The Future of the Past

By Steven Semes

The debate between traditionalists and modernists has focused on the style that should be used for new buildings; it has paid less attention to how new buildings or additions should be designed in historic settings. Current policies in historic preservation, as defined by the Venice Charter and the Secretary of the Interior’s Standards for Rehabilitation, emphasize differentiating the new from the old and typically view new work in historic styles as “false history.” Consequently, historic places are confronted with a “transgressive” modernism that has decontextualized historic structures and neighborhoods around the world, despite preservation regulations intended to protect them.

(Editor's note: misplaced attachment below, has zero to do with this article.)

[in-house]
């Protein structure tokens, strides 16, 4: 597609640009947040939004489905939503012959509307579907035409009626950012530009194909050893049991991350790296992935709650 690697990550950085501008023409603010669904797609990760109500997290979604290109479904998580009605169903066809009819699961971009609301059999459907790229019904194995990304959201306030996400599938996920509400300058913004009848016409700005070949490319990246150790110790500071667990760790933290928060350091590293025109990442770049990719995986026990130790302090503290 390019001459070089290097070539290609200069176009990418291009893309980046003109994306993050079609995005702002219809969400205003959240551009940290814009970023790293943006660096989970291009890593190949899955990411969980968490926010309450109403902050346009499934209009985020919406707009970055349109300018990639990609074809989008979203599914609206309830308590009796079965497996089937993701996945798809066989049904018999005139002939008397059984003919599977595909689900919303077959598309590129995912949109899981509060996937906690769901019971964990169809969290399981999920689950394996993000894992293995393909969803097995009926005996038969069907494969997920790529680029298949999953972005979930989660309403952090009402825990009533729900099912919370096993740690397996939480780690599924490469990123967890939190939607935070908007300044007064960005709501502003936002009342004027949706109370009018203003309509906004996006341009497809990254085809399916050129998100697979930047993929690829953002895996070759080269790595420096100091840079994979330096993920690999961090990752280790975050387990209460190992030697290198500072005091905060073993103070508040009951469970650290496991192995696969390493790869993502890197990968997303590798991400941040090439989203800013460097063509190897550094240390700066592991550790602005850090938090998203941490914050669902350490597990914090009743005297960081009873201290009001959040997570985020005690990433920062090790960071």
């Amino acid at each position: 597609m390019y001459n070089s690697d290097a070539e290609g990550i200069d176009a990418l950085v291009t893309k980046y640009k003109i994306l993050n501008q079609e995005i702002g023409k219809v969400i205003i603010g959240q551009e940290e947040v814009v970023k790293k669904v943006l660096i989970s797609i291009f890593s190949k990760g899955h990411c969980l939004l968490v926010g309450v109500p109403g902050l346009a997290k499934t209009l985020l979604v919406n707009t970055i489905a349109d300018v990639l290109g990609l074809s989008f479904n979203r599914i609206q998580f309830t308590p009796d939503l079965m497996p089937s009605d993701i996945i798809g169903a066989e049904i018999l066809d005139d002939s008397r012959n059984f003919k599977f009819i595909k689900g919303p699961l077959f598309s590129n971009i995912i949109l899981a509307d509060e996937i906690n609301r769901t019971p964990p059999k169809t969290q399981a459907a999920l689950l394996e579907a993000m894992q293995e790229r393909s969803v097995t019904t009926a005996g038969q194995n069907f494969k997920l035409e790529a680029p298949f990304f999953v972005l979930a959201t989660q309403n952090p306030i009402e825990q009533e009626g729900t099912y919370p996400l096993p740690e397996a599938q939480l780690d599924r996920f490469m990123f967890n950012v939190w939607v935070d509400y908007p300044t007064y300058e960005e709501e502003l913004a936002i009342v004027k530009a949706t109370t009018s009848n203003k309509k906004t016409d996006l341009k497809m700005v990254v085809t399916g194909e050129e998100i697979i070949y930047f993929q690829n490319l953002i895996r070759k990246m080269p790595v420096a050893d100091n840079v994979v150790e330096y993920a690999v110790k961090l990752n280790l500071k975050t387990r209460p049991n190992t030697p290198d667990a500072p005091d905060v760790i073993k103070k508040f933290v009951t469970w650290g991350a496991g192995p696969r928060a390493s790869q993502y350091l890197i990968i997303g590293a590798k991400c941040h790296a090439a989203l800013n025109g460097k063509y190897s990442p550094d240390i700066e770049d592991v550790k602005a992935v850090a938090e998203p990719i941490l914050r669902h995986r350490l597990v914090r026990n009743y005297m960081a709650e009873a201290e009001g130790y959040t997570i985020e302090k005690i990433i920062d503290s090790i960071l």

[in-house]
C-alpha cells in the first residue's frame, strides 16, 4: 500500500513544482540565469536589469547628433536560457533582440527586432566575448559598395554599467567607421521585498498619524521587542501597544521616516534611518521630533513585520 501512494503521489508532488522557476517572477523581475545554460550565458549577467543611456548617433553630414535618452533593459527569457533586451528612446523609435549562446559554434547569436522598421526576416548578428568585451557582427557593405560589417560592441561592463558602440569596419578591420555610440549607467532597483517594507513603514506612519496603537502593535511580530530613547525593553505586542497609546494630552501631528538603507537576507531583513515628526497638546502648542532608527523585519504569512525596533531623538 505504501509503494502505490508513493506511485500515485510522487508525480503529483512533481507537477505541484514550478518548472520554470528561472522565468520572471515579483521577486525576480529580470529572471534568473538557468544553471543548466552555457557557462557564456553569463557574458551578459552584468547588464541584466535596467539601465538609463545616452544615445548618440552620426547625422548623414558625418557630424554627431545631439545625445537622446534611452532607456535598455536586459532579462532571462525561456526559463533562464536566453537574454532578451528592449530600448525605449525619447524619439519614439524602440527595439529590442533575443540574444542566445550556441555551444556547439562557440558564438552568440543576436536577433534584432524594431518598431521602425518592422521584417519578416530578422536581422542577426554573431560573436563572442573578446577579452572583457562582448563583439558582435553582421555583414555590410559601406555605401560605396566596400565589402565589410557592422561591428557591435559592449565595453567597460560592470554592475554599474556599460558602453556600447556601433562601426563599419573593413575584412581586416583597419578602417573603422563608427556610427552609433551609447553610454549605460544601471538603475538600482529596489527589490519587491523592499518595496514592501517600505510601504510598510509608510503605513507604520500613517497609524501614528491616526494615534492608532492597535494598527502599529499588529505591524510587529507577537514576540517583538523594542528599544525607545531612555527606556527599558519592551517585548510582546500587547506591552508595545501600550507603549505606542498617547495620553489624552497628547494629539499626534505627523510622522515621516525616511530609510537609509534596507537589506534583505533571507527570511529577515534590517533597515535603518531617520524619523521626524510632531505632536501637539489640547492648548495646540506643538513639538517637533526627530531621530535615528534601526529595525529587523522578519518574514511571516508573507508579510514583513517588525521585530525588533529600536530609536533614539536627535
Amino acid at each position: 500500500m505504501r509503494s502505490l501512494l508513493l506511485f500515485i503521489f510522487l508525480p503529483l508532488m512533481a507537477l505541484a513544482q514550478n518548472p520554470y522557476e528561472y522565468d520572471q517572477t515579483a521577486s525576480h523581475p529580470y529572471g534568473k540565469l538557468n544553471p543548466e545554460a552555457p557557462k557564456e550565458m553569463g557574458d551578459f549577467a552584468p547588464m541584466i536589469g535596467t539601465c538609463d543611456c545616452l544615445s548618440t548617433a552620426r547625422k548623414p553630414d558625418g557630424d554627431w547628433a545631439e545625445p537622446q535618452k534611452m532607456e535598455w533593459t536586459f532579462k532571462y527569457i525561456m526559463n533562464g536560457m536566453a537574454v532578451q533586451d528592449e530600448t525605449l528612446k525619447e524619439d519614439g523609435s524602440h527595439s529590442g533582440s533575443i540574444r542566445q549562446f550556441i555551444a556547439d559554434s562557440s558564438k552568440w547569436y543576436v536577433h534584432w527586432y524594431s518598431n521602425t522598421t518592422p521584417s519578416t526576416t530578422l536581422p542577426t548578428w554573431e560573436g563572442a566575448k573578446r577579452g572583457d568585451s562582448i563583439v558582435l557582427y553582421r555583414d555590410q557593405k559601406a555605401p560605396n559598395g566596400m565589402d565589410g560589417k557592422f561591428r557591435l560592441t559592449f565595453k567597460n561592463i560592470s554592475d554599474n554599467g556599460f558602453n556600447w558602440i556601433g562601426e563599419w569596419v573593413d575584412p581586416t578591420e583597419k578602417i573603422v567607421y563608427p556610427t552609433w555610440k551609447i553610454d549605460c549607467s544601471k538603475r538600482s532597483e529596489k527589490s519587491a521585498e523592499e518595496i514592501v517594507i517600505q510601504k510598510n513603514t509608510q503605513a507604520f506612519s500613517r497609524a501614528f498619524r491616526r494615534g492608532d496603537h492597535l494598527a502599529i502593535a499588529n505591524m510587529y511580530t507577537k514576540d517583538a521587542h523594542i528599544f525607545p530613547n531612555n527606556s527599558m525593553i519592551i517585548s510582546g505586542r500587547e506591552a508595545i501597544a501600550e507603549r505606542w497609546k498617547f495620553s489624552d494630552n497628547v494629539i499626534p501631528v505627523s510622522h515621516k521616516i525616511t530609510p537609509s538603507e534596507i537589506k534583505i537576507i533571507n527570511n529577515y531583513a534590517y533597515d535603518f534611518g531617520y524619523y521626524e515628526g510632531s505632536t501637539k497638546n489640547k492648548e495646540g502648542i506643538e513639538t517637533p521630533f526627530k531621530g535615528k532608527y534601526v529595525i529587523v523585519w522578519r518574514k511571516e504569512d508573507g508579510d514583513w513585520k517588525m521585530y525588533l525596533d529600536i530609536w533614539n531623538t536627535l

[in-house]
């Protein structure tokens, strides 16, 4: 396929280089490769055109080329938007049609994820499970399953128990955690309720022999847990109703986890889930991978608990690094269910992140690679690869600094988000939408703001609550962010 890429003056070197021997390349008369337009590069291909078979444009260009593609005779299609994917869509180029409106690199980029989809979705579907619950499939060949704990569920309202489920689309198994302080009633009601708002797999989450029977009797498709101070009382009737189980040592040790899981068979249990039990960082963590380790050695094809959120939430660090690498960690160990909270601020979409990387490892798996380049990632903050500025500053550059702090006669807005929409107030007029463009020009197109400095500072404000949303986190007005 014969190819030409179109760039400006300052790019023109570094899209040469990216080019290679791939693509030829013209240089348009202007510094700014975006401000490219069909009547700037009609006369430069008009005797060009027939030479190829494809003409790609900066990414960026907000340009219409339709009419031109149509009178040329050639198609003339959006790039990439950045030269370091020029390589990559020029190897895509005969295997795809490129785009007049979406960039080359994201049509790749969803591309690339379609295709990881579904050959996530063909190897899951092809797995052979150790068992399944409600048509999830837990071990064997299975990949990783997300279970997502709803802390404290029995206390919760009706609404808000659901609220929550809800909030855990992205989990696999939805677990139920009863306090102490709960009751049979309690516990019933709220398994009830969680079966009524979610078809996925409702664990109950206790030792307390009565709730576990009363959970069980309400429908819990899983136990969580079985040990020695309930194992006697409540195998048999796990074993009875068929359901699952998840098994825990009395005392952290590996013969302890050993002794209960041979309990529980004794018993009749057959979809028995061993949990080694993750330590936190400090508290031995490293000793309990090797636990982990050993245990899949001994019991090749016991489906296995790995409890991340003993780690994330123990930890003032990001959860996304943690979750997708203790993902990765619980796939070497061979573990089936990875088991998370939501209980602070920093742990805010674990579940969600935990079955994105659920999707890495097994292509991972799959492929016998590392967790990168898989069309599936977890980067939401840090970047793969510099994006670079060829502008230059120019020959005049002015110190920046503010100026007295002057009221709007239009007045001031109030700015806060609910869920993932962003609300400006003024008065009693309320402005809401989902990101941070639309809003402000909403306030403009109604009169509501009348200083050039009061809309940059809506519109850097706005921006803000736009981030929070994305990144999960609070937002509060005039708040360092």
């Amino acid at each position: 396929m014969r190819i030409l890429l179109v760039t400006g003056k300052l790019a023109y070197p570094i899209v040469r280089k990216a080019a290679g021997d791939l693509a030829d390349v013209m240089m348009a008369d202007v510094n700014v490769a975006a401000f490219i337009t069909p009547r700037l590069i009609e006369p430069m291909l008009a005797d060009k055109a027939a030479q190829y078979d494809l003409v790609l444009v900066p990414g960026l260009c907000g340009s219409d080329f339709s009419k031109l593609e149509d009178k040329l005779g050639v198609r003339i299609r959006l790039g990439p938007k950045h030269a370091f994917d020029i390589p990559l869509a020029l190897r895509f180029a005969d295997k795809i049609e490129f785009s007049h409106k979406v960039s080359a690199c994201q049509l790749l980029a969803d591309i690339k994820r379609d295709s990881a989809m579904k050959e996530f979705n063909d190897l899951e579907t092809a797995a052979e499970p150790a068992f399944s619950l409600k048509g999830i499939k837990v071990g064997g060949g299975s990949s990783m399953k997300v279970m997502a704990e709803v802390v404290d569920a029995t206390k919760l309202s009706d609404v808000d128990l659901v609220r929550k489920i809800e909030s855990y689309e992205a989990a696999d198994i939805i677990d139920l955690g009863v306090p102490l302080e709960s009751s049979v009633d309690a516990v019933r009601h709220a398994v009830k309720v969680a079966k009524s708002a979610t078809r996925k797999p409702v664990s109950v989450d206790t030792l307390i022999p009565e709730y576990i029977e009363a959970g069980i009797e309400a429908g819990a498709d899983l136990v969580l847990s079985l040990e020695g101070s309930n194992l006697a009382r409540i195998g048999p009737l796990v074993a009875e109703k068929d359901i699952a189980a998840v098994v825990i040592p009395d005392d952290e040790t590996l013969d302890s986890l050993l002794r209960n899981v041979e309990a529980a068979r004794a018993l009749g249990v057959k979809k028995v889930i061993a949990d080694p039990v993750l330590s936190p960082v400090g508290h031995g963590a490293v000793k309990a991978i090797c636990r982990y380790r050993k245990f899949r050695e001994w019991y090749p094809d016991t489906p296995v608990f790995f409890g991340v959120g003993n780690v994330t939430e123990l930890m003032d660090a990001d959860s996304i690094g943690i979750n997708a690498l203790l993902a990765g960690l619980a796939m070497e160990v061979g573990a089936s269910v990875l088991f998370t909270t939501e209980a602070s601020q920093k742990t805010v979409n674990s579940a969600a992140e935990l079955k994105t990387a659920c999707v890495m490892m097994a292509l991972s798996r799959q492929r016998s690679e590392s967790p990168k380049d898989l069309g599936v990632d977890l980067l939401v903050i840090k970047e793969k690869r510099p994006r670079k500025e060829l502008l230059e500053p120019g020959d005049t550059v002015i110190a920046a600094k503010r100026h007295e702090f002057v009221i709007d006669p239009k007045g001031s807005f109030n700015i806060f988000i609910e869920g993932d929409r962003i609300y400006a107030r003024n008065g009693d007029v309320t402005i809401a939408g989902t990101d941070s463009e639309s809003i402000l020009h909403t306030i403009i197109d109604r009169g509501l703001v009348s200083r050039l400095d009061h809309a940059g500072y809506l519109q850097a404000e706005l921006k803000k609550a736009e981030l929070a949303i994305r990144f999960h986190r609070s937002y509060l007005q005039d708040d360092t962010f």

The Future of the Past takes another approach, based on the premise that the wholeness and continuity of the historic setting is paramount. New traditional architecture holds the promise of continuity in the historic built environment and calls for rethinking preservation standards and policies to end the counterproductive promotion of stylistically dissonant interventions in historic places.